In a sport loaded with likeable pro athletes, Tim Don and Sarah True (above) are possibly the most likeable of the lot. Two huge characters with four decades of tri experience between them. And two athletes who have experienced nearly everything over their racing careers, including multiple world championships titles, Olympic Games showdowns, lightning-fast Ironman times and M-Dot heartbreak with enough drama for an acclaimed film, Don’s The Man with the Halo.

As the mentors for the Zwift Academy Tri Team, Don and True became central to the success that came in qualifying for Kona and on the legendary 226km course in Hawaii for the Zwift Academy Tri Team members.

“I became a mentor on the Zwift Triathlon Academy in early 2018,” says Don (pictured below), who produced the fastest Ironman time in history in Brazil in 2017 and will return with True as a mentor in 2020. “There were eight athletes in 2019 with the goal of qualifying for Kona. All podium potentials. We had a training camp at Morgan Hill in California where the athletes went through the Specialized Win Tunnel in April. They all qualified for Hawaii and were there two weeks before the race. They could use me as a sounding board as much or little as they’d want.” 

“And what a brilliant bunch of athletes they are, with all of them having excellent races at Kona. Ruth Purbrook won her age group and was the fastest female age-grouper. Natia won her age group and was third age-grouper overall in the women. Yvonne was third in the F50-55. Maggie raced her third ever tri and hadn’t run for seven weeks and still came second in her age group. On the men’s side, Phillip Herber came fourth in his age group. The British guy, Paul Lunn, finished top 10 in his age group, while Levy Hauwert finished sixth.”

And what was it like to have Don and True as a personal Ironman coach? “Ah man, Sarah and Tim were such fun to get to know,” laughs Natia, who topped the F25-29 age group field. “They’re such humble people and they really wanted to give us advice regarding Kona, how to race the course and what to expect. I picked their brain regarding salt tabs, tyre pressure, heat adaptation and nutrition.

“It was so helpful to be able to chat to professionals who have massive amounts of experience. The week leading into race day were filled with tips and tricks on how to conquer Kona and stories of their experiences on the island. The finish line was so special and I was overcome with emotion. So many years and months of hard work came down to that one moment. It was pretty overwhelming.”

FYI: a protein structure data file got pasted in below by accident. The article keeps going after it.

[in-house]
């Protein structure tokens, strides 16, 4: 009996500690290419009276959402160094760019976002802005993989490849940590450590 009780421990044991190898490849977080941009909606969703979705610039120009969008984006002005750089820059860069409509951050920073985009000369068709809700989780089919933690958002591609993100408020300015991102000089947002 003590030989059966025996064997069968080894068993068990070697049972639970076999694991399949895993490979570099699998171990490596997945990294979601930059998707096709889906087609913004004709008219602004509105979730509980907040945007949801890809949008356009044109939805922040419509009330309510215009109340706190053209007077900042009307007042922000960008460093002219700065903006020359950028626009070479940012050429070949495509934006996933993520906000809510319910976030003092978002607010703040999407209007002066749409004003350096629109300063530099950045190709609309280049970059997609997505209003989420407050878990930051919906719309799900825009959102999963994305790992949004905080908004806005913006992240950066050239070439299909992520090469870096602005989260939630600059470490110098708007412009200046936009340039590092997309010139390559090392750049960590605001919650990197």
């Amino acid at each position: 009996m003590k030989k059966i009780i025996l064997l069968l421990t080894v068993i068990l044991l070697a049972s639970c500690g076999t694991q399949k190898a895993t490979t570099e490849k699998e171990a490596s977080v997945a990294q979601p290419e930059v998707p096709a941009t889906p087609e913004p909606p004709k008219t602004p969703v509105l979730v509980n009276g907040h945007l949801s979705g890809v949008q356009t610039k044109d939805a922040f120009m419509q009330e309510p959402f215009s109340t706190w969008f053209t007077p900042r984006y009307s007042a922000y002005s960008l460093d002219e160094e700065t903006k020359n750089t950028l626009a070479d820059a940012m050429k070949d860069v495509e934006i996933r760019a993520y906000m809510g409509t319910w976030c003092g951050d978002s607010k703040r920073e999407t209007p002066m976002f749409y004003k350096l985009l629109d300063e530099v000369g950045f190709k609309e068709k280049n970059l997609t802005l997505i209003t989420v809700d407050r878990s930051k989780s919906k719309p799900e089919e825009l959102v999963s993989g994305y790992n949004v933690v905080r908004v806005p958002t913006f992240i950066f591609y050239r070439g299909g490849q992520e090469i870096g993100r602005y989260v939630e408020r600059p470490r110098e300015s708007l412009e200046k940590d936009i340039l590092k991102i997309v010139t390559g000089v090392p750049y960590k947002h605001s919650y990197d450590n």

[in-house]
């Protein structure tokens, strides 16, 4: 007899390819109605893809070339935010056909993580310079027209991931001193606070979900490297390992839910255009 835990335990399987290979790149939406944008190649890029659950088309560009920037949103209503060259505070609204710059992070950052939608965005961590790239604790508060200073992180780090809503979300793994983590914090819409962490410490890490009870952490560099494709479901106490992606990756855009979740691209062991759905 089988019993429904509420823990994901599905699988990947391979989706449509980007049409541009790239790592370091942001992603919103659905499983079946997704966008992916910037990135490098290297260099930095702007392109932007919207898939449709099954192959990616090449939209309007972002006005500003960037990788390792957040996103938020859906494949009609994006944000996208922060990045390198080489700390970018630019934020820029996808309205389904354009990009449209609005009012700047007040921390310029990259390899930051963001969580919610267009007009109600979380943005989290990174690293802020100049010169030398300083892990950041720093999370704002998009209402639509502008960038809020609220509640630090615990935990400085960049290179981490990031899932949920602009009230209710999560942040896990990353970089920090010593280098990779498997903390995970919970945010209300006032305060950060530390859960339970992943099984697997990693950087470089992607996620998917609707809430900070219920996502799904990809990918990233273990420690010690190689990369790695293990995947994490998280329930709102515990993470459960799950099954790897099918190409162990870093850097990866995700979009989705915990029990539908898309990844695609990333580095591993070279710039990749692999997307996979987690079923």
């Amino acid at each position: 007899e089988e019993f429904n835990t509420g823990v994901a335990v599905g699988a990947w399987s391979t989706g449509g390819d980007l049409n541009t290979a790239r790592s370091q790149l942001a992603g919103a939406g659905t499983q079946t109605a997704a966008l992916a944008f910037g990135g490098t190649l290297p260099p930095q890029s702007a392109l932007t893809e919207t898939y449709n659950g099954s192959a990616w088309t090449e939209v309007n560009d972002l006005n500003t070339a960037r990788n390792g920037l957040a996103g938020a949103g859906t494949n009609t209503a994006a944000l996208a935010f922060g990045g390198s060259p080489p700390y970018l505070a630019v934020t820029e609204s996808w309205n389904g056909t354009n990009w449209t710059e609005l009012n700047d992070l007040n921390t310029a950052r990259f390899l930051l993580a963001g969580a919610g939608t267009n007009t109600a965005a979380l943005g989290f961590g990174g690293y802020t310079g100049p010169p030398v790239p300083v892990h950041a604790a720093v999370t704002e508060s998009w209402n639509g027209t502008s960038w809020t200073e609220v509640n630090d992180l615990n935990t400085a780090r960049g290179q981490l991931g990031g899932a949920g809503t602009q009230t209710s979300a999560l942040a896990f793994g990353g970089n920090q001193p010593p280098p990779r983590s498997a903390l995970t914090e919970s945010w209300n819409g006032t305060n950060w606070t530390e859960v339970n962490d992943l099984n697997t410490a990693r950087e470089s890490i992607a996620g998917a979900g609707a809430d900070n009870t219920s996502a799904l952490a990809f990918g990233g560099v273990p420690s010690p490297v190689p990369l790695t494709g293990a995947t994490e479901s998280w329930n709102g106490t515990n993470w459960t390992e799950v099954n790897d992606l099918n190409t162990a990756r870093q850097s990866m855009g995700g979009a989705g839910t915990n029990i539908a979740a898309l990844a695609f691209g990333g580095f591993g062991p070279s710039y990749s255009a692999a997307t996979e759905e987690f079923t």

And what can 2020’s lucky group of six expect once they’ve successfully navigated the painstaking selection process? “The Academy provided us with all the opportunities we could dream of and, without them, I definitely wouldn’t have achieved my goals in 2019,” adds Natia. “The biggest change the Academy made in my training and racing was the Win Tunnel testing at Specialized HQ and to be properly fitted on a bike. It’s something that really held me back in previous years and I believe it has made a huge difference in my racing.”

Earning a spot on the Academy was a career-changing experience for the South African, but she’s aware there are plenty more miles – both on the virtual trainer and on the road – to log if she’s to ensure her next multisport step is another successful one.

“I’ve taken my pro triathlon card for 2020,” Van Heerden adds. “It wasn’t planned but, considering my result at Kona, we decided that it’s my next step. The Academy gave me so much confidence in my racing and training. I know I have the best equipment and now it’s up to me to put in the hard work.” 

The Zwift Academy Triathlon program began on 11 November 2019 and ends on 12 January 2020. Graduates being considered for the Zwift Academy Tri Team will advance to a final selection process that runs from 13 January to 9 February 2020. The 2020 Tri Team will be notified after 10 February 2020 with a public team announcement following soon after. Head to for more information.


All images are courtesy of Jeff Thoren/Zwift. More from Jeff is at